House Bill 5346 would amend provisions related to the tax levied under the act on wine and mixed spirit drink sold in this state. Currently, the tax cannot be required to be paid more frequently than monthly. Under the bill, beginning March 15, 2020, the Liquor Control Commission (LCC) could not require payment more frequently than quarterly.
House Bill 5347 would revise provisions governing the issuance of a special license to an organization conducting a beer festival. Currently, such a special license is limited to allowing up to six events per calendar year. The bill would retain this provision, but stipulate that a beer festival that spans two or more consecutive days would be considered one event.
Currently, the holder of a special license can buy a quantity of beer as determined appropriate by the LCC directly from any licensed brewpub for consumption at the licensed event. The bill would remove the determination of appropriateness by the LCC. The bill would also add micro brewers eligible to self-distribute to the beer festival and wholesalers as entities from which the license holder could directly buy beer for consumption at the event.
Under the bill, beer dispensed to consumers for showcasing beer at a beer festival would be considered a sample, and the holder of a beer festival special license could offer it for free.
Finally, the bill would allow a member of an organization that holds a beer festival special license to serve beer at the event as long as he or she was at least 18 years of age.
House Bill 5348 would modify provisions concerning salesperson license accreditation programs and rescind a rule whose provisions duplicate those contained in a section of the code.
Currently, to be approved by the LCC, a salesperson license accreditation program’s curriculum must include an understanding of certain specified sections of the Liquor Control Code and LCC rules and orders, including those dealing with advertising and expenditures.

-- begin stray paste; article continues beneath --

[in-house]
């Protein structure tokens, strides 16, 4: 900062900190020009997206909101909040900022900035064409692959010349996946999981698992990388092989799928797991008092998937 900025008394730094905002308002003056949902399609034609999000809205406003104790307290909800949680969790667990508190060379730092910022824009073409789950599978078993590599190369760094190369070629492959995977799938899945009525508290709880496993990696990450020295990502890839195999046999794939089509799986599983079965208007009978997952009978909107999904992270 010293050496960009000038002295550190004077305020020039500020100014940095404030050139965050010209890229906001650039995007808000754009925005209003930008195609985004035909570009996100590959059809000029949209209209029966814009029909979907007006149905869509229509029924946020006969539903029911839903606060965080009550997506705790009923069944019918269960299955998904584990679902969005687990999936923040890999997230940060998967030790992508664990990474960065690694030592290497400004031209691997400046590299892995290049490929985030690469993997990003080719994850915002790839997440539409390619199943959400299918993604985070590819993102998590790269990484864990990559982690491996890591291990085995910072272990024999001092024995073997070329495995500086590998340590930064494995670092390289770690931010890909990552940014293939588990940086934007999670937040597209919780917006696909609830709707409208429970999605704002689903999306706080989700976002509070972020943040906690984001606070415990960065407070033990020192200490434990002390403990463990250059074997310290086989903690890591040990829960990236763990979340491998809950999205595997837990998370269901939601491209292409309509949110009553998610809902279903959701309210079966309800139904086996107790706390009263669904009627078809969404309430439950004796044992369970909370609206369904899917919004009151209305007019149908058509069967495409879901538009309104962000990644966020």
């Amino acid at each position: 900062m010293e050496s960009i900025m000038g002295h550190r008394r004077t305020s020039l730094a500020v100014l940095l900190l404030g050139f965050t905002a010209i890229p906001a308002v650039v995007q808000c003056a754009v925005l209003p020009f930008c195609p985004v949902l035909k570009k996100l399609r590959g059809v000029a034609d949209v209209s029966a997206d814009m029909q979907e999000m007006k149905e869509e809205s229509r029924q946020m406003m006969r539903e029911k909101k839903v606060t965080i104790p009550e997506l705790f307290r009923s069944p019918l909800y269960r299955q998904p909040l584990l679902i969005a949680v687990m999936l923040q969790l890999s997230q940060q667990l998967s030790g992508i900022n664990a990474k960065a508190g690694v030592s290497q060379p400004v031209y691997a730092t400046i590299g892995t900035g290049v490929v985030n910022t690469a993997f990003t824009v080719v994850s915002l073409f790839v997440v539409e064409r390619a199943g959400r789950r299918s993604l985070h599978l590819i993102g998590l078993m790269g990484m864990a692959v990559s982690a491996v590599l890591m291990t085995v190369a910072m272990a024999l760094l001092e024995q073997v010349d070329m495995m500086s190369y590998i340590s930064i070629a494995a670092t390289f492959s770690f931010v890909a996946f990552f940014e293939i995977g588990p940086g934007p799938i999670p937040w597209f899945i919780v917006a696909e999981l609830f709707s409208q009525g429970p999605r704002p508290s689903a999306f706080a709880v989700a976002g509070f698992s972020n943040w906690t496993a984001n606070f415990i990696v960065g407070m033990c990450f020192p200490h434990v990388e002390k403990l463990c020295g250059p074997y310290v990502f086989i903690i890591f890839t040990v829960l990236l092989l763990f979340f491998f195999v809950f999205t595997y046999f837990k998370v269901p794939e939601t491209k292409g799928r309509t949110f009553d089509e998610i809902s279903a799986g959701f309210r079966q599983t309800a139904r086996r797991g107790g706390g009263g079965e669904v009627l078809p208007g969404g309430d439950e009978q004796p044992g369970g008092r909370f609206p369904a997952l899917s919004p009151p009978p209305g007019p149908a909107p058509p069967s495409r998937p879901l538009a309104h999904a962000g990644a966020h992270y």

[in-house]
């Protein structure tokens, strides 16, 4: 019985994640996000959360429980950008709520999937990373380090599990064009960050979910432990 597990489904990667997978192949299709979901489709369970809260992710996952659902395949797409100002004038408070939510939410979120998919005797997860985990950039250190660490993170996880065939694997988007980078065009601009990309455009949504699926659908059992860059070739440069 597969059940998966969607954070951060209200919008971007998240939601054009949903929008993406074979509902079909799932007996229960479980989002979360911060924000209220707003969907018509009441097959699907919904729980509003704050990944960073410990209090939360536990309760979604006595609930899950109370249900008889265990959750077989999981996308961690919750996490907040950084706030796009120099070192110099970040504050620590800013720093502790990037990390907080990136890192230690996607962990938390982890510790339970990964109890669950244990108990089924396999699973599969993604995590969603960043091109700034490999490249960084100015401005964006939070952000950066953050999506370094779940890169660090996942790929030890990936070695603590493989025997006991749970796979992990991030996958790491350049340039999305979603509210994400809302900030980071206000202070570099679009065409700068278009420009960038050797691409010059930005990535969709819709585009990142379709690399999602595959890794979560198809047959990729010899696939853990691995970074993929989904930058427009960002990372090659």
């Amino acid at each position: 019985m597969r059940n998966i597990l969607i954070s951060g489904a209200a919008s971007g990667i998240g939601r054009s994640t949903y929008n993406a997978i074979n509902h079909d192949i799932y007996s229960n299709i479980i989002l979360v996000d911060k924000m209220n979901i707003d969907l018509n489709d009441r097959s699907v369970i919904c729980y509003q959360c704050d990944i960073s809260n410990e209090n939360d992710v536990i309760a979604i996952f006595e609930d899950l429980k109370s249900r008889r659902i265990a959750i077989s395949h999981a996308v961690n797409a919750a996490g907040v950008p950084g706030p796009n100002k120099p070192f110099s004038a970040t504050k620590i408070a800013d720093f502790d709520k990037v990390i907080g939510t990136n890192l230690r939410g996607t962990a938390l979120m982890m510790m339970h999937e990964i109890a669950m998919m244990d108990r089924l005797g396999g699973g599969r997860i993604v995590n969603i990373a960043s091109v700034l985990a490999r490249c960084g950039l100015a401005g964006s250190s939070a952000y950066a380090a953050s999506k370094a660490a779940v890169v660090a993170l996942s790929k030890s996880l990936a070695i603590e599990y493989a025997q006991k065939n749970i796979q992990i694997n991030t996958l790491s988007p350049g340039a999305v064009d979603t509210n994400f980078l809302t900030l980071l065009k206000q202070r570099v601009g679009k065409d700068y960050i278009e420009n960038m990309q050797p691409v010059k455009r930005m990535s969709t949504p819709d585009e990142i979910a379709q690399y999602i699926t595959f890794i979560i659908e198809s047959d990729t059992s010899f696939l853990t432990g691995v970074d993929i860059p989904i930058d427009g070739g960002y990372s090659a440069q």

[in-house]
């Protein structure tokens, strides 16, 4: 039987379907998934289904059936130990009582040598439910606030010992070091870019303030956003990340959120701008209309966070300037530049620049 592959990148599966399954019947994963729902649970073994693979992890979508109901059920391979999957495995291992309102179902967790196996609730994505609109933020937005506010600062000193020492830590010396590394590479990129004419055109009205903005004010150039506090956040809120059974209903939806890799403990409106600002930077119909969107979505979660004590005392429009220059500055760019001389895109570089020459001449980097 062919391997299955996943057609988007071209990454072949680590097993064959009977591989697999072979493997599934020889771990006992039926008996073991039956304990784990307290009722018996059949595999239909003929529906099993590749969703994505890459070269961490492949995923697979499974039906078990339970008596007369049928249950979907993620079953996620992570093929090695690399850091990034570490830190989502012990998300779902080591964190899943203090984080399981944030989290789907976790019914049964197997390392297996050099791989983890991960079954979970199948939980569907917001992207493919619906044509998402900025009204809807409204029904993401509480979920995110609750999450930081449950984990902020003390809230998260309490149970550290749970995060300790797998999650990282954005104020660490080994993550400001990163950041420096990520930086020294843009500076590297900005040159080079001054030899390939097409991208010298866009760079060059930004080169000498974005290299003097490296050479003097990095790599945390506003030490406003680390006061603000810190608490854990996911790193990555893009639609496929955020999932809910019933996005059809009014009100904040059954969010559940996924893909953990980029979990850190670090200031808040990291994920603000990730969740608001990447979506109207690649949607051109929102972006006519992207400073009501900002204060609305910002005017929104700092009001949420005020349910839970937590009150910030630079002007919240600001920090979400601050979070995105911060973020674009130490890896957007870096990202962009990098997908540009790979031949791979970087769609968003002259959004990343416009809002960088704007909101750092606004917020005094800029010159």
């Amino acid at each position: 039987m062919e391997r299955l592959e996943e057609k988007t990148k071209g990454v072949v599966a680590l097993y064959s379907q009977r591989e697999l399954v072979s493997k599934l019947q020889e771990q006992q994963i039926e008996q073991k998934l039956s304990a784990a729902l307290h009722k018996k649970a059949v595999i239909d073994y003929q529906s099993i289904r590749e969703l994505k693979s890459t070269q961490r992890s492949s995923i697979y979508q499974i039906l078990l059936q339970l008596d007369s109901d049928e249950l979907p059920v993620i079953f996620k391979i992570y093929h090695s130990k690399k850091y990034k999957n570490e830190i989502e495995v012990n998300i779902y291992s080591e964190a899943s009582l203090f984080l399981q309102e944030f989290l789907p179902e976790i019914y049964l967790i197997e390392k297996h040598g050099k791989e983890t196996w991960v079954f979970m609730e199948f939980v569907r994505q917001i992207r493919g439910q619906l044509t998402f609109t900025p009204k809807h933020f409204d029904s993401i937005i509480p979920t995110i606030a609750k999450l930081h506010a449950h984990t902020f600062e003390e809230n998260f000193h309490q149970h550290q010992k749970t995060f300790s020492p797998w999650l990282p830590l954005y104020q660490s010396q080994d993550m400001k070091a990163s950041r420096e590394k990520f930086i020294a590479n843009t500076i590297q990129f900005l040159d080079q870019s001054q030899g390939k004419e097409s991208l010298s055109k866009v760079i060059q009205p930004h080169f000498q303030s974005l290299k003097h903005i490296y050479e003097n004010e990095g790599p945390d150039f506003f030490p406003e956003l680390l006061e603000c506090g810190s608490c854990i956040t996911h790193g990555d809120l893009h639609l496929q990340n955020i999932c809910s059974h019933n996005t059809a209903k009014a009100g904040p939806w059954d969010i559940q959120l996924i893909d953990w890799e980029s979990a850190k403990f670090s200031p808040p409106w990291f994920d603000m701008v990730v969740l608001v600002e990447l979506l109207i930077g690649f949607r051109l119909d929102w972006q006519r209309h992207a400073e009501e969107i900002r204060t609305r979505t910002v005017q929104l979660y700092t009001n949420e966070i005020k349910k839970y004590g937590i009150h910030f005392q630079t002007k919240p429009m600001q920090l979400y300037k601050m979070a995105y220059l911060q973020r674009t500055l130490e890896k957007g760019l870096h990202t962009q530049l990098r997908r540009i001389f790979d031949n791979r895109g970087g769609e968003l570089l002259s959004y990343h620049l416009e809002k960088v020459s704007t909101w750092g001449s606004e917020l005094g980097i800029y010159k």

Among the laws and rules included is R 436.1319 of the Michigan Administrative Code, which generally prohibits cooperative advertising (as, for instance, advertising jointly funded by a wholesaler and a retailer, among other examples). The bill would remove this rule from the curriculum requirements and instead include section 610d of the code, which also prohibits cooperative advertising, with the same prohibitions and exceptions.
The bill would also rescind the rule (R 436.1319 of the Michigan Administrative Code).
House Bill 5349 would amend provisions concerning the assignment of brand extensions by a beer manufacturer to a wholesaler.
Under current law, a brand extension is not considered a new or different brand, and a manufacturer or outstate seller of beer must assign a brand extension to the wholesaler that was granted the exclusive sales territory to the underlying brand.
However, the code allows for different brand extension assignments that were made during specified windows of time. The code also provides that, beginning July 1, 1995, a manufacturer or outstate seller of beer who acquires the rights to assign brands of another manufacturer or seller does not have to assign a new brand extension to the wholesaler with the exclusive sales territory for the underlying brand. The bill would remove the provisions described in this paragraph.